Sunday, 12 February 2017

Rome 365 - Trajan's Column

Trajan's Column was erected by the Senate in 113AD to commemorate Emperor Trajan's campaigns against the Dacians
(modern day Romania)

An inscription above the door at the base  records that the height of the column corresponded to the height of the hill which it replaced.

A statue of Emperor Trajan originally stood on the top but this was replaced in the 16th century by a statue of St Peter

The column is made up of 19 drums of Italian marble covered in reliefs. These scenes tell us so much about the Roman army, for example, you can see that the helmets have small rings on top so that they could be hung from a cord over the shoulder when they were not worn.

A good way to see models of the drums up close is at the Museum of Roman Civilization in EUR district but at the moment this is closed for refurbishment.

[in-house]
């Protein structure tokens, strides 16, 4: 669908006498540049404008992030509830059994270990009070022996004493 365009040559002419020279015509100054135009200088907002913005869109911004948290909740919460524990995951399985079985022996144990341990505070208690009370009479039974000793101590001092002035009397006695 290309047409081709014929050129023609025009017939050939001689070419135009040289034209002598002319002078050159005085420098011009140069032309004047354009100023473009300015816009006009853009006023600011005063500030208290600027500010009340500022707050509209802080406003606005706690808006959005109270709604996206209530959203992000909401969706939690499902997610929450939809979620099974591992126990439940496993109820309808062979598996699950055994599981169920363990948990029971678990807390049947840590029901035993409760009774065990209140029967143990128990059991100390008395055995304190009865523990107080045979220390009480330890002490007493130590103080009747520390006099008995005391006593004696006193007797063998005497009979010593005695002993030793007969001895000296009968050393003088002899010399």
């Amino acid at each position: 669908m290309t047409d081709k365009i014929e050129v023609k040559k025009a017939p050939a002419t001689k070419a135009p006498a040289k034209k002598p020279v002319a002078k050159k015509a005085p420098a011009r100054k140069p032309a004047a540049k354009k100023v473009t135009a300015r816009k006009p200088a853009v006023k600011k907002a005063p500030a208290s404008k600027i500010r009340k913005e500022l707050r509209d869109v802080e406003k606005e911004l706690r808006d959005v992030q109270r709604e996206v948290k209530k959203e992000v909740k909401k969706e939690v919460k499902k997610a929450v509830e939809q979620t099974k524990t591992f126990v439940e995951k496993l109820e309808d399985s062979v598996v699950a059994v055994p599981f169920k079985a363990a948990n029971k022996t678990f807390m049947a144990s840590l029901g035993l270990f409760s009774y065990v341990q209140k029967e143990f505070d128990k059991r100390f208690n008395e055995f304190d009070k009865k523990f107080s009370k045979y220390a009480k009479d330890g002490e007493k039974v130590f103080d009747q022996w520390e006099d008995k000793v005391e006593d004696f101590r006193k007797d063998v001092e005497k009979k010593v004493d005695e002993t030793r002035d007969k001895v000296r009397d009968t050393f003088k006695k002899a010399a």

Of course, if you are in London, the Victoria & Albert museum also has a plaster cast reproduction of the column, located in the Cast Courts.

Alternativey check out this National Geographic site which gives an overview of the carvings on the column.

If you visit the Illuminated Forum of Caesar during the summer months, you can get a great close up view of the beautifully lit column.

Finally, a good place to eat with a great view of the column is Terre e Domus (formally Enoteca Provincia Romana). The ingredients for the traditional Roman dishes are all sourced locally and the project is managed by a social co-operative.

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